Concept: Aspergillus fumigatus
In recent years, Aspergillus species are reported frequently as aetiological agents of fungal keratitis in tropical countries such as India. Our aim was to evaluate the epidemiological features of Aspergillus keratitis cases over a 3-year period in a tertiary eye care hospital and to determine the antifungal susceptibilities of the causative agents. This study included culture proven Aspergillus keratitis cases diagnosed between September 2005 and August 2008. Data including prevalence, predisposing factors and demography were recorded, the isolates were identified by morphological and molecular methods and the minimum inhibitory concentration values of antifungal agents towards the isolates were determined by the microdilution method. Two hundred Aspergillus isolates were identified among 1737 culture proven cases. Most of the aspergilli (75%) proved to be A. flavus, followed by A. fumigatus (11.5%). Sixteen (8%) isolates belonged to species that are recently identified causative agents of mycotic keratitis. Most of the infected patients (88%) were adults ranging from 21 to 70 years of age. Co-existing ocular disease was confirmed in 16.5% of the patients. Econazole, clotrimazole and ketoconazole were notably active against A. flavus. Aspergillus keratitis is a significant problem in patients with ocular lesions in South-Indian States, warranting early diagnosis and initiation of specific antifungal therapy to improve outcome.
Aspergillosis is one of the most common causes of death in captive birds. Aspergillus fumigatus accounts for approximately 95 % of aspergillosis cases and Aspergillus flavus is the second most frequent organism associated with avian infections. In the present study, the fungi were grown from avian clinical samples (post-mortem lung material) and environmental samples (eggs, food and litter). Microsatellite markers were used to type seven clinical avian isolates and 22 environmental isolates of A. flavus. A. flavus was the only species (28 % prevalence) detected in the avian clinical isolates, whereas this species ranked third (19 %) after members of the genera Penicillium (39 %) and Cladosporium (21 %) in the environmental samples. Upon microsatellite analysis, five to eight distinct alleles were detected for each marker. The marker with the highest discriminatory power had eight alleles and a 0.852 D value. The combination of all six markers yielded a 0.991 D value with 25 distinct genotypes. One clinical avian isolate (lung biopsy) and one environmental isolate (egg) shared the same genotype. Microsatellite typing of A. flavus grown from avian and environmental samples displayed an excellent discriminatory power and 100 % reproducibility. This study showed a clustering of clinical and environmental isolates, which were clearly separated. Based upon these results, aspergillosis in birds may be induced by a great diversity of isolates.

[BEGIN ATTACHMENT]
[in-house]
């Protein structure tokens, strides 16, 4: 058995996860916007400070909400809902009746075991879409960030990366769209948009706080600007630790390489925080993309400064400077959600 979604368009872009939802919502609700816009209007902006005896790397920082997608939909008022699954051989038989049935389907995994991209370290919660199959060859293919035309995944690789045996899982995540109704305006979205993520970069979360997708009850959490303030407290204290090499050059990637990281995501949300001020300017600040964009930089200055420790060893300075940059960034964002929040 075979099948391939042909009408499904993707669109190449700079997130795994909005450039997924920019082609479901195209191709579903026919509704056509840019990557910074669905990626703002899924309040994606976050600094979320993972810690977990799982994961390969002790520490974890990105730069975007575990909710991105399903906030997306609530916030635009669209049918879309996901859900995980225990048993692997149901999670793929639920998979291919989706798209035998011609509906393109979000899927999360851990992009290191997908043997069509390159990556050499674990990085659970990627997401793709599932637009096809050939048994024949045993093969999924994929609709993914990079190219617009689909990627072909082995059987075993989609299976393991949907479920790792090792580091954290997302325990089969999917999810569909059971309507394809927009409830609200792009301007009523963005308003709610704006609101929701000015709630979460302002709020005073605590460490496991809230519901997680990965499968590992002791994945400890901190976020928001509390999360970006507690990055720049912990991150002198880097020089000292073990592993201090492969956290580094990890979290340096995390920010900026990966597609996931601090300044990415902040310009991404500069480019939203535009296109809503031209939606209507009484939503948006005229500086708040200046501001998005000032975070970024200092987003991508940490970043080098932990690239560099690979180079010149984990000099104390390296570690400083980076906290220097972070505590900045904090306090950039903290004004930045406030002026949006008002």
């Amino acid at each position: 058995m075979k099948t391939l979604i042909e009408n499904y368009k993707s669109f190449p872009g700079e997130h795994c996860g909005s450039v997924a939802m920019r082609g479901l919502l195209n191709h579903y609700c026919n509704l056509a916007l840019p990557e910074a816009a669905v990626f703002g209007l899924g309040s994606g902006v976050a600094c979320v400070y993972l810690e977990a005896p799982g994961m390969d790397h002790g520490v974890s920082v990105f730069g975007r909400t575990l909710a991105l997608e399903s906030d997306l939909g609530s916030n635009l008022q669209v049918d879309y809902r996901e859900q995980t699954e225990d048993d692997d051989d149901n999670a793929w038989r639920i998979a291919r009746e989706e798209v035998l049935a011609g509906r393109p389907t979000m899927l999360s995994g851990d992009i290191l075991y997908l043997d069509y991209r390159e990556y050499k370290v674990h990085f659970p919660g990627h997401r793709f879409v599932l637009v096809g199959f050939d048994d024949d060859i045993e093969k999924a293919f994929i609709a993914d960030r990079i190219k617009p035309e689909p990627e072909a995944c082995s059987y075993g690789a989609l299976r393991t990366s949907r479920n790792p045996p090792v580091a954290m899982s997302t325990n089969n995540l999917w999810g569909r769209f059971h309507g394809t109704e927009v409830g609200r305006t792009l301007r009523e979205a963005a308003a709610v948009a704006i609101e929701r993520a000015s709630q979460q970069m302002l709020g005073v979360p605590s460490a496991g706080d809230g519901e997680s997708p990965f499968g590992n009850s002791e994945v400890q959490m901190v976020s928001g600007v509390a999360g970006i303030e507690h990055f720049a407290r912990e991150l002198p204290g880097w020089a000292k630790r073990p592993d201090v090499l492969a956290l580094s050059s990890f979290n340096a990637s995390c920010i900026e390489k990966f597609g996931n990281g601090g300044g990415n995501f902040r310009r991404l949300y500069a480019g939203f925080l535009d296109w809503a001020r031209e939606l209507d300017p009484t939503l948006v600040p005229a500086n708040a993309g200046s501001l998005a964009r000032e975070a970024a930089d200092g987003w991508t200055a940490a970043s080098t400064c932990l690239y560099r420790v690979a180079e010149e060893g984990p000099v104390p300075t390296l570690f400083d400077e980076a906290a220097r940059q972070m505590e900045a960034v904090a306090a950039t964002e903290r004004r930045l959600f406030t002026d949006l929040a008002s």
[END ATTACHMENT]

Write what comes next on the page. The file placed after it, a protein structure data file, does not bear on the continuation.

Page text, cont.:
Effusin A (1), a spirobicyclic N,O-acetal derivative with an unprecedented 3',3a',5',6'-tetrahydrospiro[piperazine-2,2'-pyrano[2,3,4-de]chromene] ring system, and a spiro-polyketide-diketopiperazine hybrid dihydrocryptoechinulin D (2) were isolated from a mangrove rhizosphere soil derived fungus, Aspergillus effuses H1-1. Their structures were determined by detailed spectroscopic analysis. Effusin A (1) and dihydrocryptoechinulin D (2) occurred as racemates, the enantiomers of which were separated and characterized by online HPLC-ECD analysis and their absolute configurations were determined by the solution TDDFT ECD calculation approach. The cytotoxic effects of 1 and 2 were preliminarily evaluated and 2 showed potent activity on P388 cells with an IC(50) value of 1.83 μM. The target of racemic 2 was also investigated and the (12R,28S,31S)-2 enantiomer showed selectivity against topoisomerase I.
Voriconazole is a first-line agent for the treatment of invasive pulmonary aspergillosis (IPA). There are increasing reports of Aspergillus fumigatus isolates with reduced susceptibility to voriconazole.
IgE sensitization to Aspergillus fumigatus and a positive sputum fungal culture result are common in patients with refractory asthma. It is not clear whether these patients would benefit from antifungal treatment.
OBJECTIVE: The aim of the present study was to assess the anti-Aspergillus activity of culture filtrate of Streptomyces sp. VITSTK7 and biologically synthesized Ag2O/Ag nanoparticles using the culture filtrate of VITSTK7. MATERIAL AND METHODS: Silver nanoparticles were synthesized by biological reduction of silver nitrate using culture filtrate of Streptomyces sp. VITSTK7. The synthesized nanopaticles were characterized for surface plasma resonance peak, X-ray diffraction patterns, shape and size distribution. Inhibition of mycelial growth was used as an index of anti-Aspergillus activity of synthesized nanoparticles. RESULTS: The synthesized nanoparticles were spherical shaped and monodespersive in nature and showed a single surface plasma resonance peak at 420nm. X-ray diffraction patterns displayed typical peaks of crystalline silver oxide and size distribution histograms indicated production of 20-60-nm-size nanoparticles with average size of 35.2nm. The synthesized nanoparticles showed anti-Aspergillus activity against Aspergillus niger, Aspergillus flavus and Aspergillus fumigatus with antifungal index in the range of 62-75%. CONCLUSION: Thus the bioconversion of Ag2O/Ag nanoparticles by Streptomyces sp. VITSTK7 could be employed to control Aspergillus pathogenesis. The results of this study suggest that the green synthesis of Ag2O/Ag nanoparticles using marine Streptomyces sp. VITSTK7 yielded 27.9nm sized particles with potential to act against pathogenic Aspergillus species.